An excerpt from www.HouseOfNames.com archives copyright © 2000 - 2016
The ancestry of the name Hornblower can be traced back to the Anglo-Saxon tribes of Britain. It is a name for a person who was employed as a hornblower. In the Middle Ages, workmen were often summoned to work by the blowing of a horn. The surname Hornblower is derived from the Old English word hornblawere, which means horn-blower.
Hornblower has been spelled many different ways, including Before English spelling became standardized over the last few hundred years, spelling variations in names were a common occurrence. As the English language changed in the Middle Ages, absorbing pieces of Latin and French, as well as other languages, the spelling of people's names also changed considerably, even over a single lifetime. Hornblow, Hornblower, Horneblow, Horneblower and others.
This web page shows only a small excerpt of our Hornblower research. Another 298 words (21 lines of text) covering the years 1255, 1285, 1608, 1626, 1753, and 1815 are included under the topic Early Hornblower History in all our PDF Extended History products.
More information is included under the topic Early Hornblower Notables in all our PDF Extended History products.
In an attempt to escape the chaos experienced in England, many English families boarded overcrowded and diseased ships sailing for the shores of North America and other British colonies. Those families hardy enough, and lucky enough, to make the passage intact were rewarded with land and a social environment less prone to religious and political persecution. Many of these families became important contributors to the young colonies in which they settled. Early immigration and passenger lists have documented some of the first Hornblowers to arrive on North American shores:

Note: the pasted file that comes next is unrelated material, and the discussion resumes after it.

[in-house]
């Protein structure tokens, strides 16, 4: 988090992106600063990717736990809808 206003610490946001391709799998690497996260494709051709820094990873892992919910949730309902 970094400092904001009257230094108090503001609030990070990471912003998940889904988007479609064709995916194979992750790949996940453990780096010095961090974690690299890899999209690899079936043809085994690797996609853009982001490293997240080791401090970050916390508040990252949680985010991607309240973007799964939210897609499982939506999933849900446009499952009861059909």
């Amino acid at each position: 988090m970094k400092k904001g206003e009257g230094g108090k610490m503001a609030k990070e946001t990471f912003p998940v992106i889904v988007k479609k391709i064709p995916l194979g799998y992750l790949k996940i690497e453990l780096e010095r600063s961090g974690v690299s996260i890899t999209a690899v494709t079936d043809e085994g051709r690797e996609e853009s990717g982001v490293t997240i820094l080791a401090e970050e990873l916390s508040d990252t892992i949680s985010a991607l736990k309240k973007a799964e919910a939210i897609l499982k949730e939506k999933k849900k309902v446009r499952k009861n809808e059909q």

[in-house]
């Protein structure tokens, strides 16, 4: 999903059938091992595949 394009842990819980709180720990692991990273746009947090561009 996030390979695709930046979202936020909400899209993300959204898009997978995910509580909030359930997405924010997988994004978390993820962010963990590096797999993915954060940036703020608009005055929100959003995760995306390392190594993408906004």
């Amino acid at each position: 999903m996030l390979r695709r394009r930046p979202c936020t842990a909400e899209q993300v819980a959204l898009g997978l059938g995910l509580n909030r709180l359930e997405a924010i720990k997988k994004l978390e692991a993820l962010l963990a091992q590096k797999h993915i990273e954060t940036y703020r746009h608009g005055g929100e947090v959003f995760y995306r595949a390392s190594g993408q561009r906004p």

Hornblower Settlers in United States in the 18th Century
Hornblower Settlers in United States in the 19th Century
The Hornblower Family Crest was acquired from the Houseofnames.com archives. The Hornblower Family Crest was drawn according to heraldic standards based on published blazons. We generally include the oldest published family crest once associated with each surname.
This page was last modified on 14 May 2014 at 19:51.